WASHINGTON: The Air Force and Army couldn’t start an important set of tabletop wargames last week because of the government shutdown.
Air Force Gen. Mike Holmes revealed the information when he disclosed today that the Air Force was starting multi-domain war games to hammer out how the land and air services would work together in a high-intensity fight with Russia.
Now, being forced to reschedule these isn’t the end of the world, but it’s a very good example of the waste and confusion that Congress causes when it fails to pass appropriations bills, especially the one that really matters to the Constitution — defense.
Finally, we’ve got a clear-eyed explanation of just what these sometimes slippery doctrinal terms really meant. That’s thanks to Holmes, the fairly plain-spoken head of Air Combat Command, who talked about multi-domain warfare today at the Brookings Institution.
Many who follow the Pentagon’s doctrinal battles found it very difficult in particular to get a firm grip on Air-Sea Battle, which was clearly important but was very amorphous in its public manifestations. After Holmes linked Air-Sea Battle to the Pacific and multi-domain to European Command, and drew clear parallels between AirLand Battle and Multi-Domain warfare, I asked Holmes if MDB was Russia and Air-Sea was China. He agreed.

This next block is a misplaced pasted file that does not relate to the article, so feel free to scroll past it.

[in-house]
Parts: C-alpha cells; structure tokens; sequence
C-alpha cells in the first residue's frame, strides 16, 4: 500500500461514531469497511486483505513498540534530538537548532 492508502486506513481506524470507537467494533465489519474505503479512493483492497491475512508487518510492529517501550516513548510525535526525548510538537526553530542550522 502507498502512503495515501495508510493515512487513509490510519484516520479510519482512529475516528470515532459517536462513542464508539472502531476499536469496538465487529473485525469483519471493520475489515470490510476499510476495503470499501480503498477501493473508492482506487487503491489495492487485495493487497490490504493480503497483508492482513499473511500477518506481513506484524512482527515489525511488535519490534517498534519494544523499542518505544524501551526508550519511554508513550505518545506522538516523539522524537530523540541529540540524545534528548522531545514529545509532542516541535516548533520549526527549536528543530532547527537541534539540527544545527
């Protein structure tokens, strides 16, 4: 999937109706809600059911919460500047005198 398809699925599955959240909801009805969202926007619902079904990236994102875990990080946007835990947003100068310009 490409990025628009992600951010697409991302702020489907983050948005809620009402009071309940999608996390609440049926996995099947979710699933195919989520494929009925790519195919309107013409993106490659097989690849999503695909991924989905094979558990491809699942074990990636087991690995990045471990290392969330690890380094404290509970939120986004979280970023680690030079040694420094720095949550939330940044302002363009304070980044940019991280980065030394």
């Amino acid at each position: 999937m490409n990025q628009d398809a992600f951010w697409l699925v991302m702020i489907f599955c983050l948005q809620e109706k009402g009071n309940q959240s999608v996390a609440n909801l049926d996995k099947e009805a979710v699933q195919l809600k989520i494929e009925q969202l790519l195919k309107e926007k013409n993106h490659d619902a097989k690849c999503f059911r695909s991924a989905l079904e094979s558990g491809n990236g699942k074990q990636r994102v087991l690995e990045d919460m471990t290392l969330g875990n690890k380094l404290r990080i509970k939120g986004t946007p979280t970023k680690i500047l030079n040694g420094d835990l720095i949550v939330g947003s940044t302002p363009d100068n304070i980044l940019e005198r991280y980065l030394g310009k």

AirLand reached its zenith with the second Gulf War, when US air assets struck broadly and in depth against Iraqi forces, helped to create a protected rear area and were followed by land forces who closed with the enemy. Desert Storm, he noted, while very successful as a conventional strike was still sequential and the four services were still fundamentally stovepiped, though they did coordinate.
Multi-domain battle hopes to destroy those stovepipes by gathering and providing exquisite information — even recommendations generated by artificial intelligence — to commanders. During those wars, the US fought in a clearly delineated fashion, where the rules were clear. Today, the US faces “infinite” war threats, “where we are not sure what the rules are,” Holmes said.
In other news, Holmes said there is money in the fiscal 2018 budget to “reopen the wing contract” to rebuild the wonderful Warthog. There’s also money — though he didn’t say how much — in the coming fiscal 2019 budget to buy more wings. He said the previous wing contract with Boeing was no longer “cost effective.” The Air Force, Holmes said, would be flying A-10s through the 2030s, at least. How many of the 281 aircraft will they be flying? Holmes said he’s “not sure.”